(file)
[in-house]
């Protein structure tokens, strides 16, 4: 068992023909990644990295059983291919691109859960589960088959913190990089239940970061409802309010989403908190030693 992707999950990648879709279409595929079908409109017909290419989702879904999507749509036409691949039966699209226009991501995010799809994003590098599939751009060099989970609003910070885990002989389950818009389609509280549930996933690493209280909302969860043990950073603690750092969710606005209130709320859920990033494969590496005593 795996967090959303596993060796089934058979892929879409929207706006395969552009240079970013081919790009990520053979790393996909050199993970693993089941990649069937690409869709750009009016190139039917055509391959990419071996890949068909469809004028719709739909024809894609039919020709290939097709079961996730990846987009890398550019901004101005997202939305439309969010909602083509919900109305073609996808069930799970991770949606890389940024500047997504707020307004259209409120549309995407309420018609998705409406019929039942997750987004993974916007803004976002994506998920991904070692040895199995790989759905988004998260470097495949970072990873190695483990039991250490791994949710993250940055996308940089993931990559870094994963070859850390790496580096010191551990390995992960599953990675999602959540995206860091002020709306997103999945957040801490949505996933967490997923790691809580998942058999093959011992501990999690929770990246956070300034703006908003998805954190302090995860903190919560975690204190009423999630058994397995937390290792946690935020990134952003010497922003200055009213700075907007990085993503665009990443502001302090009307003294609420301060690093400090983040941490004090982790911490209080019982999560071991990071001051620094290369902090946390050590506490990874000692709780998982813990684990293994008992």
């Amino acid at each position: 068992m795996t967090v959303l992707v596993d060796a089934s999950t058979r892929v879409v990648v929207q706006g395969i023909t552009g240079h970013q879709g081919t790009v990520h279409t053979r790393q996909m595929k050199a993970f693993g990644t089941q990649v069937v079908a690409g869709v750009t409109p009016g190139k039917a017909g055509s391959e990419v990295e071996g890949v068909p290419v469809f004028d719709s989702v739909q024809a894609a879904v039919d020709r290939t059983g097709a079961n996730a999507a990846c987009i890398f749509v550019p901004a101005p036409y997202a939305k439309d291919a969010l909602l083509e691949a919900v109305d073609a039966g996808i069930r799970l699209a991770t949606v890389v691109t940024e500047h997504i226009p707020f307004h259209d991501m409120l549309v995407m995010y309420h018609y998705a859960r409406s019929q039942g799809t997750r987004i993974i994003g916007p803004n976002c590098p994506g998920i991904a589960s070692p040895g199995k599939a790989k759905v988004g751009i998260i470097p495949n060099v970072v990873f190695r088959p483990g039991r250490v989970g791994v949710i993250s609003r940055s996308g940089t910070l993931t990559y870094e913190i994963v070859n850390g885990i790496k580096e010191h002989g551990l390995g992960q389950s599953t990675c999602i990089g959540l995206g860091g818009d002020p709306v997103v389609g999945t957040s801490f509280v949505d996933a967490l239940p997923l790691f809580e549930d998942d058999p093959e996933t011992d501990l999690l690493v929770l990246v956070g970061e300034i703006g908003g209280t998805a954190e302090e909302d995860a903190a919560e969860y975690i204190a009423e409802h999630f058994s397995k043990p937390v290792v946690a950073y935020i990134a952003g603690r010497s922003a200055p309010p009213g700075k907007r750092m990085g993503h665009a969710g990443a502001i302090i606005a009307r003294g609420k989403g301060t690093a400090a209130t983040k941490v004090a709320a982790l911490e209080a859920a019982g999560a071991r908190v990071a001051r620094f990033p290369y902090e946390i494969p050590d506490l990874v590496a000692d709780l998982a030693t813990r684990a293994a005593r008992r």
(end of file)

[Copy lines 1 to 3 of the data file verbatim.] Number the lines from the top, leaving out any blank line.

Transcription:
[in-house]
């Protein structure tokens, strides 16, 4: 068992023909990644990295059983291919691109859960589960088959913190990089239940970061409802309010989403908190030693 992707999950990648879709279409595929079908409109017909290419989702879904999507749509036409691949039966699209226009991501995010799809994003590098599939751009060099989970609003910070885990002989389950818009389609509280549930996933690493209280909302969860043990950073603690750092969710606005209130709320859920990033494969590496005593 795996967090959303596993060796089934058979892929879409929207706006395969552009240079970013081919790009990520053979790393996909050199993970693993089941990649069937690409869709750009009016190139039917055509391959990419071996890949068909469809004028719709739909024809894609039919020709290939097709079961996730990846987009890398550019901004101005997202939305439309969010909602083509919900109305073609996808069930799970991770949606890389940024500047997504707020307004259209409120549309995407309420018609998705409406019929039942997750987004993974916007803004976002994506998920991904070692040895199995790989759905988004998260470097495949970072990873190695483990039991250490791994949710993250940055996308940089993931990559870094994963070859850390790496580096010191551990390995992960599953990675999602959540995206860091002020709306997103999945957040801490949505996933967490997923790691809580998942058999093959011992501990999690929770990246956070300034703006908003998805954190302090995860903190919560975690204190009423999630058994397995937390290792946690935020990134952003010497922003200055009213700075907007990085993503665009990443502001302090009307003294609420301060690093400090983040941490004090982790911490209080019982999560071991990071001051620094290369902090946390050590506490990874000692709780998982813990684990293994008992």
């Amino acid at each position: 068992m795996t967090v959303l992707v596993d060796a089934s999950t058979r892929v879409v990648v929207q706006g395969i023909t552009g240079h970013q879709g081919t790009v990520h279409t053979r790393q996909m595929k050199a993970f693993g990644t089941q990649v069937v079908a690409g869709v750009t409109p009016g190139k039917a017909g055509s391959e990419v990295e071996g890949v068909p290419v469809f004028d719709s989702v739909q024809a894609a879904v039919d020709r290939t059983g097709a079961n996730a999507a990846c987009i890398f749509v550019p901004a101005p036409y997202a939305k439309d291919a969010l909602l083509e691949a919900v109305d073609a039966g996808i069930r799970l699209a991770t949606v890389v691109t940024e500047h997504i226009p707020f307004h259209d991501m409120l549309v995407m995010y309420h018609y998705a859960r409406s019929q039942g799809t997750r987004i993974i994003g916007p803004n976002c590098p994506g998920i991904a589960s070692p040895g199995k599939a790989k759905v988004g751009i998260i470097p495949n060099v970072v990873f190695r088959p483990g039991r250490v989970g791994v949710i993250s609003r940055s996308g940089t910070l993931t990559y870094e913190i994963v070859n850390g885990i790496k580096e010191h002989g551990l390995g992960q389950s599953t990675c999602i990089g959540l995206g860091g818009d002020p709306v997103v389609g999945t957040s801490f509280v949505d996933a967490l239940p997923l790691f809580e549930d998942d058999p093959e996933t011992d501990l999690l690493v929770l990246v956070g970061e300034i703006g908003g209280t998805a954190e302090e909302d995860a903190a919560e969860y975690i204190a009423e409802h999630f058994s397995k043990p937390v290792v946690a950073y935020i990134a952003g603690r010497s922003a200055p309010p009213g700075k907007r750092m990085g993503h665009a969710g990443a502001i302090i606005a009307r003294g609420k989403g301060t690093a400090a209130t983040k941490v004090a709320a982790l911490e209080a859920a019982g999560a071991r908190v990071a001051r620094f990033p290369y902090e946390i494969p050590d506490l990874v590496a000692d709780l998982a030693t813990r684990a293994a005593r008992r």